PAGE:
As far as I can tell, the 75% figure is a complete fabrication. But look at that front page and its headline again. Picture the world it describes. Imagine living in a country full of these scroungers, where anyone claiming it to be unfit to work is more likely than not to be faking it. Then contrast that with knowledge of the struggles that disabled people actually have to face, particularly by people who seem to have bought into the tabloid narrative.

Are you holding these ideas in your mind?

Holy fuck how corrosive is the attitude being perpetuated by the media here.


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– Here’s another way the state milks prisoners for their own benefit. This is transparently doing the opposite of helping people.

– I see rich people… They don’t know they’re rich. John Scalzi on characteristically fine form.

– Nick Cohen’s worth reading on militant secularists.

– Many attitudes to disabled and poor people are shocking, and being exacerbated by a lot of media coverage and government policies.

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– Obama’s got some good plans for the country, and I’m sure it’ll work out well. This time.

Rod Liddle wants to become disabled. A less kind observer might offer to help him out with that.

– If you’re only as vaguely aware of the caste system in place in India as I generally am, this article will be fascinating to you.

Probably the best thing I’ve read on the government’s ongoing crusade against the outrageous sums of money being offered to benefits claimants.

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A Conservative MP in the UK recently suggested that the minimum wage might be a “hindrance” to some people who want to find work, and that the “vulnerable” – such as those with disabilities – should be able to work for less than this legally mandated lower limit.

The internet heard about this, and exploded.

People were angry at Philip Davies’s insensitivity, and it’s not hard to see why. After the outrage bounced around Twitter for a while, an official response was posted by mental health charity Mind, as well as a damning riposte in the Guardian (not forgetting the admirably quick-off-the-mark NewsThump).

The people vehemently disagreeing with Davies are clearly concerned about people with disabilities, learning difficulties, or mental illness being discriminated against unfairly, and would be against any legislation implying that such people are less worthy of the basic human rights that we tend to think all members of society deserve equally. And while this is admirable, I think that Davies is getting unfairly swept up with a slew of other bad ideas that are worth criticising.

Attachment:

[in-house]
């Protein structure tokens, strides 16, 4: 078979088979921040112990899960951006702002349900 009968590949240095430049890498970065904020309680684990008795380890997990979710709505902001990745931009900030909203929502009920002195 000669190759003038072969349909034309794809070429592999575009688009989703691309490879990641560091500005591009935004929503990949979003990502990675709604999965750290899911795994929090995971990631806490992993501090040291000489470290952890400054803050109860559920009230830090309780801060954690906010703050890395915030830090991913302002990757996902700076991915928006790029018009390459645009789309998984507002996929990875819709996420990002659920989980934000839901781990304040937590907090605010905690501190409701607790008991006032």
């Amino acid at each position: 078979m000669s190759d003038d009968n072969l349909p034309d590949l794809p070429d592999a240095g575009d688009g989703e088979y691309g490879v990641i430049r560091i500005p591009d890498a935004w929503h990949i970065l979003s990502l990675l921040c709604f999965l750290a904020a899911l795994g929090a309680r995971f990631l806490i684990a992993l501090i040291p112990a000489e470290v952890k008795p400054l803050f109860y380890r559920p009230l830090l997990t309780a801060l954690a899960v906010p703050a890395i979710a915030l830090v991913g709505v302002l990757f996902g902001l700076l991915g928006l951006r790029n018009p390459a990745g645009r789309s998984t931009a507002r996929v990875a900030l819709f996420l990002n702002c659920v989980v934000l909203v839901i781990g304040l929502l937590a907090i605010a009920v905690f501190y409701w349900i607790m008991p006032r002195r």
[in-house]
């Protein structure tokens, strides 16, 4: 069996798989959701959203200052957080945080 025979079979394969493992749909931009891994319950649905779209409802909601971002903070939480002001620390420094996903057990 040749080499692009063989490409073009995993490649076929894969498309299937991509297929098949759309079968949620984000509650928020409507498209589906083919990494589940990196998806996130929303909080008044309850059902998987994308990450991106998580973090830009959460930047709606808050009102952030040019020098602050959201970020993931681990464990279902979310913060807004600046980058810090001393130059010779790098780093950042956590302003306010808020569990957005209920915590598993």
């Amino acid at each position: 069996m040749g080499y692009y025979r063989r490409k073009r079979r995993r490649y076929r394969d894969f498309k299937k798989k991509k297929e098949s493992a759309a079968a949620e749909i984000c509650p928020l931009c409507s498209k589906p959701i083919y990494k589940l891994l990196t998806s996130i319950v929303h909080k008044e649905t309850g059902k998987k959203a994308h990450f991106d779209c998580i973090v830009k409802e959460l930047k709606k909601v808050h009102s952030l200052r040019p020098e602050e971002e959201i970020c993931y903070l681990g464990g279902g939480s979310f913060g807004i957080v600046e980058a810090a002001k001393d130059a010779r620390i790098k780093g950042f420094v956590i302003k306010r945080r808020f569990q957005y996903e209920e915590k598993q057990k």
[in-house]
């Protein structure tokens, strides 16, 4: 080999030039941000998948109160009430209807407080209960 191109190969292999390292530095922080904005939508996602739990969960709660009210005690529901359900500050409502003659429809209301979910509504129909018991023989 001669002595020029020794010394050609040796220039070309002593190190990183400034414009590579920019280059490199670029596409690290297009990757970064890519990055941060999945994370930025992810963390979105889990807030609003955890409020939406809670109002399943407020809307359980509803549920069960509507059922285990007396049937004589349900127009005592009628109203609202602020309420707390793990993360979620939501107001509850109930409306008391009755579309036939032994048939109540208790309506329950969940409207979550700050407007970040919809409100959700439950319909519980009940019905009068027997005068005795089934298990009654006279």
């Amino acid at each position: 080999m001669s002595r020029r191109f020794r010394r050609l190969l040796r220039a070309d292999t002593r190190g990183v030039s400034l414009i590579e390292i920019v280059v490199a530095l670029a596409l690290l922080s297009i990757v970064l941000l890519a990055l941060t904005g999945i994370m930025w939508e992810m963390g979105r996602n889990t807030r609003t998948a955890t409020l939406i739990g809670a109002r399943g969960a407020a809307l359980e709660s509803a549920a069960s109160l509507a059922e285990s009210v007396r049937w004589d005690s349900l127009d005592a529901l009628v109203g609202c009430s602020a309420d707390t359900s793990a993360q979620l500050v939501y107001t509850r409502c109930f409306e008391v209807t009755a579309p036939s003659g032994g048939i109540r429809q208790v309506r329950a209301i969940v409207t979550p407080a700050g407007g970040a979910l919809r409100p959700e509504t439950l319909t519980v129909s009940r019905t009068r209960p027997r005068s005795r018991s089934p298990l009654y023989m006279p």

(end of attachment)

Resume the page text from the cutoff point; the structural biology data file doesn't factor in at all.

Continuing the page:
Partially, anyway.

Simon Perry has highlighted some of the over-zealous criticism better than most, and has tried to clarify what Davies was and was not saying, and why it may not have been as abhorrent as all that.

I think he’s only sort of right as well, though.

Davies was highlighting one of the effects of having a minimum wage: sometimes people won’t get hired for a job they wanted, which they could have got if they’d been able to agree to work for below the legal minimum. This limitation has no doubt closed off some opportunities for people willing to work at very low rates.

So, he argues, some of the “most vulnerable people in society” should have the option of working for below minimum wage, if they find this helpful in getting them onto the job ladder.

It’s not that clear from the articles I’ve read, but it seems that the following ideas are the only ones that can really be read from what Davies seems to be saying:

  1. People with disabilities or mental illness should accept that they’re often not worth as much in the job market, they oughtn’t expect to be paid as much as the rest of society can expect, and they’re just going to be poorer because of it.
  2. Everyone should earn at least the minimum wage, unless they want to accept less.
  3. There should be no minimum wage.

The first option is discriminatory and callous.

The second is either meaningless (there’s no point to a law you have to follow unless you don’t want to) or it’s effectively equivalent to the third.